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Tencent said to have demoted and fired tech bosses after brief outages

Think the news has execs at Microsoft 365 or AWS quaking in their boots?

A late March outage of Tencent's two major social platforms, WeChat and QQ, resulted in the firing of managers and directors, thereby proving that the hand of justice at the Chinese tech giant is, well, rather strong.

According to Chinese media outlet Jiemian News, which sits on Beijing's list of approved media outlets, WeChat and QQ went down for a number of hours on March 29. The outage made functionalities like WeChat voice, WeChat payment, QQ file transfer, QQ mailbox and more unavailable until the fault was repaired "later in the day."

The root cause was a cooling system failure at Guangzhou Telecom Data Center. The news outlet said Tencent's management felt the accident exposed an imperfect disaster recovery and emergency plan and the hidden dangers associated.

To pay for these sins, a senior executive vice president and a vice president were reprimanded, two directors were reportedly knocked down to two out of five stars on their performance review, and two general managers and directors were "demoted and dismissed."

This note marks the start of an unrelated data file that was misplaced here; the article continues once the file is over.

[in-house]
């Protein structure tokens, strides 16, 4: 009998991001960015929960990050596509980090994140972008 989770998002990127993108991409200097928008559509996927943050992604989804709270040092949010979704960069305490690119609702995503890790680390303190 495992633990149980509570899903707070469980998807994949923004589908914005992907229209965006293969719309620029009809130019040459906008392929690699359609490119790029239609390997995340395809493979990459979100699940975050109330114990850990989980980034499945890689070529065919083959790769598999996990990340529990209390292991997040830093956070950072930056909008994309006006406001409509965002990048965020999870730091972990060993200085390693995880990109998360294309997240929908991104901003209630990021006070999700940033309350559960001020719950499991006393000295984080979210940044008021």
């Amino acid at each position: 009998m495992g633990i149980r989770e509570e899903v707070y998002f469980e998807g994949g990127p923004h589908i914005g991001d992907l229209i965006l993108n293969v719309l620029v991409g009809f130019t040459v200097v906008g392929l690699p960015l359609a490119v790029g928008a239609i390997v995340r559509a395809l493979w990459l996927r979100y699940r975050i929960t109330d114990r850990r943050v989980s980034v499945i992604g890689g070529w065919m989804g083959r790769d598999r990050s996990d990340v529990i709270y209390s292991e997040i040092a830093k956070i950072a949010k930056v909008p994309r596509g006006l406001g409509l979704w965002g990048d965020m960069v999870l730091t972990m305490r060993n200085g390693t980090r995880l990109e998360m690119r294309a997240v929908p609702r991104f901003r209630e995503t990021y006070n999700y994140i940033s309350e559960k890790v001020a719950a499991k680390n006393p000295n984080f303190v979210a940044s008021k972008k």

We have asked Tencent to confirm the dismissals.

WeChat is often ranked as the most used app in China. At the end of 2022, Statista clocked the platform as having over 1.3 billion monthly active users.

Not only is it used by everyday people, many businesses depend on it, which means there is the potential for significant social disruption when it is unavailable.

"This severe punishment is a microcosm of Tencent's emphasis on security in recent years, especially in Tencent's increased B-end business, where corporate customers place more emphasis on stability and security," said Jiemian News.

The Reg is by no means suggesting that execs should not have any accountability for the organizations they run. However, outages do happen and rarely do such heads roll.

Cloud services and servers hosted by Google and Oracle in the UK were disrupted last July thanks to cooling issues amid a heatwave. Both were back online after about 11.5 hours of turmoil.

Meanwhile, AWS's oldest region, US-EAST-1, is notoriously flaky, experiencing an eight-hour brownout in September 2021 followed by two wobbles in December 2021 – one which saw some servers and Elastic Block Store (EBS) volumes become unrecoverable.

Last month, Uptime Institute issued a report on the frequency of IT infrastructure outages. It determined that although outages were not on the rise in terms of percentage of structures, the amount it was costing companies was.

More than two-thirds of all blackouts are now costing organizations more than $100,000, said the org. ®

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